Going Home Star: Truth and Reconciliation
Royal Winnipeg Ballet. Choreography by Mark Godden. At the Sony Centre for the Performing Arts, Feb. 5 and 6.
Early in the Royal Winnipeg Ballet’s Going Home Star there’s an unforgettable example of the power of movement imagery. A character named Gordon, a homeless runaway from an Indian residential school, lifts and then crumples under the weight of a sizable model of one such school.
It’s a haunting metaphor for the psychological burden he seems incapable of escaping, part of a vicious circle of discrimination that has blighted Canada’s First Nations for many generations.
Going Home Star opened the ballet’s 75th anniversary season in October 2014 and played to large and appreciative Toronto audiences at the Sony Centre on the weekend as part of a 12-city coast-to-coast Canadian tour.
It’s rare for any art form, least of all ballet, to tackle a subject of public concern as sensitive and current as the trauma inflicted by the residential schools system. The almost two-hour work’s subtitle, Truth and Reconciliation, spells out the ballet’s origins and objectives.
Acclaimed author Joseph Boyden, one of several artistic collaborators of native descent, provided a long and perhaps confusingly elaborate synopsis — there’s a meaty play in there waiting to be written — that guided choreographer Mark Godden in fashioning his dance-drama.
Gordon, who has magical trickster powers, time-travels with Annie back to his school days to reveal the sufferings of former fellow students Niska and Charlie. The vivid depiction of their abuse at the hands of a demonic priest/pedophile — costumed like his confreres by Paul Daigle in something akin to flowing black fetish wear — signals the heavily didactic and scarcely nuanced hand that hovers over the entire artistic enterprise.
Awakened to her shared burden of cultural anguish, Annie eventually becomes Gordon’s guide in a process of healing that culminates in another striking image, the ritual burning of the model school house.
It might seem incongruous to deploy a European art form perfected in the very French court that sent explorers up the St. Lawrence Valley and beyond, which perhaps explains Godden’s decision to mock them in the ballet as foppish colonizers with miniature sailing ships on their heads. Then there’s the fact that among the ballet’s 27 dancers, only 10 of whom are Canadian-born, none is of aboriginal descent.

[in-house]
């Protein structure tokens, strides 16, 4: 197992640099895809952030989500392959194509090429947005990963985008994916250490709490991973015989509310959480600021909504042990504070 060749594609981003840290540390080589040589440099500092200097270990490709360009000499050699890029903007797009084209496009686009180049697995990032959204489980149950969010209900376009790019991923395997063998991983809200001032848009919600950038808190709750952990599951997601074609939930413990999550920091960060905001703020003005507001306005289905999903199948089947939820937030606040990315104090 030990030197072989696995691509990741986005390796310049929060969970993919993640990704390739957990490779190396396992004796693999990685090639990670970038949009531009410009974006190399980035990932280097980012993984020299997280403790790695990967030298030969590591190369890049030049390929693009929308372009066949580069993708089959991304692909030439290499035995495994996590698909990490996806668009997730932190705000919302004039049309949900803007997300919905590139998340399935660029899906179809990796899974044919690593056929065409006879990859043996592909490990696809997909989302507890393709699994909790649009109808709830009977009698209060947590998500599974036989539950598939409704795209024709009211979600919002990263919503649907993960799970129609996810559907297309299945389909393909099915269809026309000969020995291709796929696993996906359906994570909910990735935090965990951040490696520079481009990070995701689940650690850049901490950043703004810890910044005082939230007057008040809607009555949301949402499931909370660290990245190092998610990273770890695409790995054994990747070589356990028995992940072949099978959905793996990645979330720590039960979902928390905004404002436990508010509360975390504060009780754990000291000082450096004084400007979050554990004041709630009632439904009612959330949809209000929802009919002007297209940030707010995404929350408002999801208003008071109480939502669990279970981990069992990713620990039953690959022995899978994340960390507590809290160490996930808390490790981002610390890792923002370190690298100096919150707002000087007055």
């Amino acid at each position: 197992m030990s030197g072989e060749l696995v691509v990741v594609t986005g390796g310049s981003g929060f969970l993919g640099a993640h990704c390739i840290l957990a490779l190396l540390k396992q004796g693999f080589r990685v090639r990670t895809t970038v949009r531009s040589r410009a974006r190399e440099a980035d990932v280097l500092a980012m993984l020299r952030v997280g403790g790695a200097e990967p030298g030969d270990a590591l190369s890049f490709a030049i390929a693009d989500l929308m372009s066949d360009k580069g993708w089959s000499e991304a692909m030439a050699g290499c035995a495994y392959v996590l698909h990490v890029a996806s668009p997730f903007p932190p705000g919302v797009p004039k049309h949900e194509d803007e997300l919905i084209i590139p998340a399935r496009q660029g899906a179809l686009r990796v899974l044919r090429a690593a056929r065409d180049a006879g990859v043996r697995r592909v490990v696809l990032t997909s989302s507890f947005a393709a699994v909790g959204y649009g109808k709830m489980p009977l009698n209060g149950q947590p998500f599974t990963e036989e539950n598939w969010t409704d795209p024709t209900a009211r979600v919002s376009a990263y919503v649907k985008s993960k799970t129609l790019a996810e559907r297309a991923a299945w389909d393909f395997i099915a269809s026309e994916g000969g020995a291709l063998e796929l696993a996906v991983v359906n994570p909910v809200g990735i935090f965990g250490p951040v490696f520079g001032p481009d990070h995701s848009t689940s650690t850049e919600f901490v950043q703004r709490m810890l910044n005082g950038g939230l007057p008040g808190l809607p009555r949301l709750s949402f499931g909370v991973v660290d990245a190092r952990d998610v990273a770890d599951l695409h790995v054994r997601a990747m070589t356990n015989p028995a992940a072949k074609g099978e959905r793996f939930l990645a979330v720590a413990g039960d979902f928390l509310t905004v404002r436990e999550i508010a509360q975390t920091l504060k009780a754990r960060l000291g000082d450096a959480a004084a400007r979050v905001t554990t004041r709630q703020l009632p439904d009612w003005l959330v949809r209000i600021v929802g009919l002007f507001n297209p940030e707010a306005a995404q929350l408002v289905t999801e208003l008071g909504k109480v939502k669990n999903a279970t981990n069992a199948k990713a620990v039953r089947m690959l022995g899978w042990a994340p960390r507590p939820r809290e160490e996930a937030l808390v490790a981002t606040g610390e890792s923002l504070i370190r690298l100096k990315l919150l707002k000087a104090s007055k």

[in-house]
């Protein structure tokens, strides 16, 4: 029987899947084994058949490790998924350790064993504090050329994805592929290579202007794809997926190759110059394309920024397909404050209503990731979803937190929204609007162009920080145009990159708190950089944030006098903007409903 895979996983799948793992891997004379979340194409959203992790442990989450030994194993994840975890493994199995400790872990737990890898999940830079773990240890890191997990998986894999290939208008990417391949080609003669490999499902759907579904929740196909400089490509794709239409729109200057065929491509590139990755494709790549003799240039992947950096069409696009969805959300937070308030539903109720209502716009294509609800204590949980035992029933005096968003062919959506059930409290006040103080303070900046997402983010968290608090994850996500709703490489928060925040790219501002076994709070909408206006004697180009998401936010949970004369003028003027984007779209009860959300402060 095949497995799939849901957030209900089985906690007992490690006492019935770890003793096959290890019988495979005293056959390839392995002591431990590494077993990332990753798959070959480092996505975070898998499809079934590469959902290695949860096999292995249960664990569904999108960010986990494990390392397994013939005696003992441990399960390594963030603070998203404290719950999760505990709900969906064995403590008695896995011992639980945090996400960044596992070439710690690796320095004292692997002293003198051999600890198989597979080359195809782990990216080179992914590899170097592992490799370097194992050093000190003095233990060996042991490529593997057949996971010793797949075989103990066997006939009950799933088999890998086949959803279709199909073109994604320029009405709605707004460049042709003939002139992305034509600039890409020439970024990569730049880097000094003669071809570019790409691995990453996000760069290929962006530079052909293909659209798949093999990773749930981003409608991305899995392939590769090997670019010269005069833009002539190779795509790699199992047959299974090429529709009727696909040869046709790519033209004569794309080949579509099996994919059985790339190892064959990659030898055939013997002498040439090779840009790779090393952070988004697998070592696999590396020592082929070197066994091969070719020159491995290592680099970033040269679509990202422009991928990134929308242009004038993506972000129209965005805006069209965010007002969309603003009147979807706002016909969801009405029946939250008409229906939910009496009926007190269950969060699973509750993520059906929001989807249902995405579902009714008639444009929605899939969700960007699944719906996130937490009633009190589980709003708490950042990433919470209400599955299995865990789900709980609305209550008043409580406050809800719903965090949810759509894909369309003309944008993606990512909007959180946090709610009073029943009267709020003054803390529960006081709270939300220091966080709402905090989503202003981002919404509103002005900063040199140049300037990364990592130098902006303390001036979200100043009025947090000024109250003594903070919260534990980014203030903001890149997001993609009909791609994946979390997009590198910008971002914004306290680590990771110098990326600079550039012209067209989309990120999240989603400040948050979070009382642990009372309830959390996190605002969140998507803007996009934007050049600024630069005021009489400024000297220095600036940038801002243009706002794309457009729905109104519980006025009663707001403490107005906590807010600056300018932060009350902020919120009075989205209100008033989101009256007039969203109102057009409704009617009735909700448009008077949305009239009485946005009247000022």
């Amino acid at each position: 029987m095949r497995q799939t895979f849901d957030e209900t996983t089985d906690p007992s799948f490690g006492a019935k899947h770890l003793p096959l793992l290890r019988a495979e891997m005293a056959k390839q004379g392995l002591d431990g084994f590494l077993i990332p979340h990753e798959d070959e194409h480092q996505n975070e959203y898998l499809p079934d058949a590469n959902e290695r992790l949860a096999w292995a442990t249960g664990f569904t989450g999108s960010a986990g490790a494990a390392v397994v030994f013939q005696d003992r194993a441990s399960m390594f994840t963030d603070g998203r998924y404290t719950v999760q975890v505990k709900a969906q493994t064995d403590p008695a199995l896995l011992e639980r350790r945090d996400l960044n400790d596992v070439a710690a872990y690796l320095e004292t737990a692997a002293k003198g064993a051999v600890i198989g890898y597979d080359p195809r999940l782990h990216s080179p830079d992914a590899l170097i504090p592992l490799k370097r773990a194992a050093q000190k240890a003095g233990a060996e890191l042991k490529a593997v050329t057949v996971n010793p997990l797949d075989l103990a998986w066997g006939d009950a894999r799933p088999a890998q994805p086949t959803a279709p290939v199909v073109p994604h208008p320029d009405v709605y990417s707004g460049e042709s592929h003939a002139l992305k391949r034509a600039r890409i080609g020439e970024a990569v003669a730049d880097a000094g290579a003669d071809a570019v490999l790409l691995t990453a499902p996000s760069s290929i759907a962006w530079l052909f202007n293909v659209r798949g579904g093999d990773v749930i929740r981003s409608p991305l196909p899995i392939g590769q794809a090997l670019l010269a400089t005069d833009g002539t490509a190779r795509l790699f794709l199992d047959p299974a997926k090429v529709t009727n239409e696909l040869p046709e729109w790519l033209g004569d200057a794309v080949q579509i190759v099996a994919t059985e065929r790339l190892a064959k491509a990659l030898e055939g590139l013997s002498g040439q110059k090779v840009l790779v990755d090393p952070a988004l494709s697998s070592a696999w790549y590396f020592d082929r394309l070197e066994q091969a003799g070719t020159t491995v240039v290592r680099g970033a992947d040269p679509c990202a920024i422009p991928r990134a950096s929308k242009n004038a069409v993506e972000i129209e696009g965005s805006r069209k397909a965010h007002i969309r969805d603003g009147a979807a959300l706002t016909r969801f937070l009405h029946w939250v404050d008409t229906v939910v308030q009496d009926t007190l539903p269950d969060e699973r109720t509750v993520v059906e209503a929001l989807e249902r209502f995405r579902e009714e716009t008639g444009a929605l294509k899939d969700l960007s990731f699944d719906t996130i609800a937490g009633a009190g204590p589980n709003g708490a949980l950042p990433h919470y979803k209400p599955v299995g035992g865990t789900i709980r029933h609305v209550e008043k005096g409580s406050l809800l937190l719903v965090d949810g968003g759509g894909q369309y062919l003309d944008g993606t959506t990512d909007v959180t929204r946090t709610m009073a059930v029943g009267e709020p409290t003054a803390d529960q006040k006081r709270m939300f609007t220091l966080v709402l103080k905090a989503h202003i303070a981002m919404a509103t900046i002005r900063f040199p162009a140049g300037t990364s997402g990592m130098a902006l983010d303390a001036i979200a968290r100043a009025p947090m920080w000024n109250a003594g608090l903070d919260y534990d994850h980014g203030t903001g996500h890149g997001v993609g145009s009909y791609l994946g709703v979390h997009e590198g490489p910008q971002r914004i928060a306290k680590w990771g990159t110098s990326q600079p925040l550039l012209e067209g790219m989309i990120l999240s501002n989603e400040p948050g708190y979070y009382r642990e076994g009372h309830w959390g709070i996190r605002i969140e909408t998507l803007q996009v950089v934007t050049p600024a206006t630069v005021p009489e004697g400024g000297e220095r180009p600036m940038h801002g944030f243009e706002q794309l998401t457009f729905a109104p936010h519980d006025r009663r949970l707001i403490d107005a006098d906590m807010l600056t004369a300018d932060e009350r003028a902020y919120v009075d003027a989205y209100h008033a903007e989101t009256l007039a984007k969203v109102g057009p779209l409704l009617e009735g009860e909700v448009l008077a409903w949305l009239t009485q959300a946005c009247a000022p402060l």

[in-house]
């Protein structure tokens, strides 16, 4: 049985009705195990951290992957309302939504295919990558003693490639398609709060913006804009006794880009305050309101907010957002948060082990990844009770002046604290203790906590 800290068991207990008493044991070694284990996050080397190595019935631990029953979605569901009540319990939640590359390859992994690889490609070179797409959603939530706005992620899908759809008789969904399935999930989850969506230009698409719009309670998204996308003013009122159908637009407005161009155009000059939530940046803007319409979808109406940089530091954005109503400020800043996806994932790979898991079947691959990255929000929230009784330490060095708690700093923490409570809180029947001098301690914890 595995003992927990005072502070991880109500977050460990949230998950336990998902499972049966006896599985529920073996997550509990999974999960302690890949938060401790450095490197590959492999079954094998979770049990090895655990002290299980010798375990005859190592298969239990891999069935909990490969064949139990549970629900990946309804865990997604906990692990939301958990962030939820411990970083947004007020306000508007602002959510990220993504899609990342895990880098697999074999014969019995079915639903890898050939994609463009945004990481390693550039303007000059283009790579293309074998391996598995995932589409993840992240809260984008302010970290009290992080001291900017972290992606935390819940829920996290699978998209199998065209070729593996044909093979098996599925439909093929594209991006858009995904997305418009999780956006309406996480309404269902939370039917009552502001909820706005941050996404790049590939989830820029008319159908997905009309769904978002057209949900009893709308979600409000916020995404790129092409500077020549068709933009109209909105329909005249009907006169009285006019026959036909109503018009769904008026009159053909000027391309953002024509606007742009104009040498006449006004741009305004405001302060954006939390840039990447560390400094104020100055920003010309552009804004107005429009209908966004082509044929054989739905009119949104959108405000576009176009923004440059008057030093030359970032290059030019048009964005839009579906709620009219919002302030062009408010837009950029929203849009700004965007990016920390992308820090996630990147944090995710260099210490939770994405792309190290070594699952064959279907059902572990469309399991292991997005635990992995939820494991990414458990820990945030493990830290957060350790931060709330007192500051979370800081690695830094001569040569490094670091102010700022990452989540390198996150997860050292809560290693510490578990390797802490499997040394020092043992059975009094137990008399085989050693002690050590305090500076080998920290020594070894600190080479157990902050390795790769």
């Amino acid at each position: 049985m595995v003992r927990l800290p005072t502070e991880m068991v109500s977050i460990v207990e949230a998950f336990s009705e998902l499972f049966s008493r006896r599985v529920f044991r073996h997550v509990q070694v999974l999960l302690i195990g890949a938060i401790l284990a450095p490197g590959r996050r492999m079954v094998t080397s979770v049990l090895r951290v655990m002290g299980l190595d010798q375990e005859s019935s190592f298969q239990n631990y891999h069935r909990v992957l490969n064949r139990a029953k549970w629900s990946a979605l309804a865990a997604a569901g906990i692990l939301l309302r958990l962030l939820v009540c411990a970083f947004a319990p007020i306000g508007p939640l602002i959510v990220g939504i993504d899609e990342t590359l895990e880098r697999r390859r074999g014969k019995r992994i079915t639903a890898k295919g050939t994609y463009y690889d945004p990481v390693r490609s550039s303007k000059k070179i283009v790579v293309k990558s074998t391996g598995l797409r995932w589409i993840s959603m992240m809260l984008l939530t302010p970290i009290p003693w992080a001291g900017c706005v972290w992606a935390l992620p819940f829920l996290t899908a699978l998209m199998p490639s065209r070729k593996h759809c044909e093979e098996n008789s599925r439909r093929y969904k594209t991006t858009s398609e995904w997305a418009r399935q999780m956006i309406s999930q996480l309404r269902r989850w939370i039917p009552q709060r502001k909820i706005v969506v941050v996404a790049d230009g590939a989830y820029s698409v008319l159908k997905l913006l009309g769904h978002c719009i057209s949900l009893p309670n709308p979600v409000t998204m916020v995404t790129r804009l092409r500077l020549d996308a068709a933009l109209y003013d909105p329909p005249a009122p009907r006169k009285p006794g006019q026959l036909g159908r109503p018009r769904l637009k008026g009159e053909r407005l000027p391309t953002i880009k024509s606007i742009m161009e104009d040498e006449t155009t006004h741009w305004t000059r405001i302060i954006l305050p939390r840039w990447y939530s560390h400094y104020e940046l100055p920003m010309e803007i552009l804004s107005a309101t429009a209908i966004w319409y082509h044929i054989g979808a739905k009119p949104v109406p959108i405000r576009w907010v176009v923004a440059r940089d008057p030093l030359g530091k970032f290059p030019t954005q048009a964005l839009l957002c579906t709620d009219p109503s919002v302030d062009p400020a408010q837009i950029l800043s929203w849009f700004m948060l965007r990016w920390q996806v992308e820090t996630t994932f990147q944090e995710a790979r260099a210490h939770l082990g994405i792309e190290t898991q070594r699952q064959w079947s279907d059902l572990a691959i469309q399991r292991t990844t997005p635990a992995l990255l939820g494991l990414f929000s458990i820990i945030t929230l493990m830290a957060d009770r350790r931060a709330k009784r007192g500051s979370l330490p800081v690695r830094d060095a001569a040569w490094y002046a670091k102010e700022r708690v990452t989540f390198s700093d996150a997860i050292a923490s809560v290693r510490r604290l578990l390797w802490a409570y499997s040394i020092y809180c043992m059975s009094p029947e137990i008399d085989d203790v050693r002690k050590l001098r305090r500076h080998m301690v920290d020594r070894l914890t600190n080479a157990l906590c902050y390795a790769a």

But Going Home Star is about building bridges of understanding, of positioning the legacy of the residential schools as a Canadian story. The dancers’ total investment in this admirable goal shines through. For them, it’s not just another show.
Toronto composer Christos Hatzis’ electroacoustic symphonic score, necessarily in recorded form for most of the tour, mixes multiple genres, historic and contemporary, and cleverly integrates the extraordinary vocalizations of Inuk musician Tanya Tagaq along with Steve Wood and the Northern Cree singers. Several harrowing survivor accounts are also interpolated.
KC Adams’ set design includes a notably effective skeletal vault of whale bones and a movable brick wall that serves multiple dramatic needs. Meanwhile, Sean Nieuwenhuis’ projections conjure their own magic in a ballet that mixes realism and supernaturalism.
Godden sticks mostly to a conventional ballet vocabulary, the dance language he knows best. The Act I ensembles evoking bustling city life have an almost jazzy Broadway feel to them, even with the women in pointe shoes. Baroque dance is parodied in Act II and there are occasional hints of native dance in some of the arm and hand gestures for the spirit “Star Children.”
Sophia Lee and Liang Xing as Annie and Gordon, both excellent in their roles, risk being upstaged by the passionate dancing of Alanna McAdie and Yosuke Mino as Niska and Charlie. Dmitri Dovgoselets does his best to add some sort of dimension to the cartoonish evil of the leading clergyman, the one who almost casually, like an afterthought, rapes Niska.
In portraying the evils and horrendous outward-rippling consequences of the residential schools, Going Home Star: Truth and Reconciliation puts an important Canadian story before a broad and diverse Canadian public in a visceral and accessible form. Ideally, in keeping with the commission’s objectives, it will foster a positive way forward.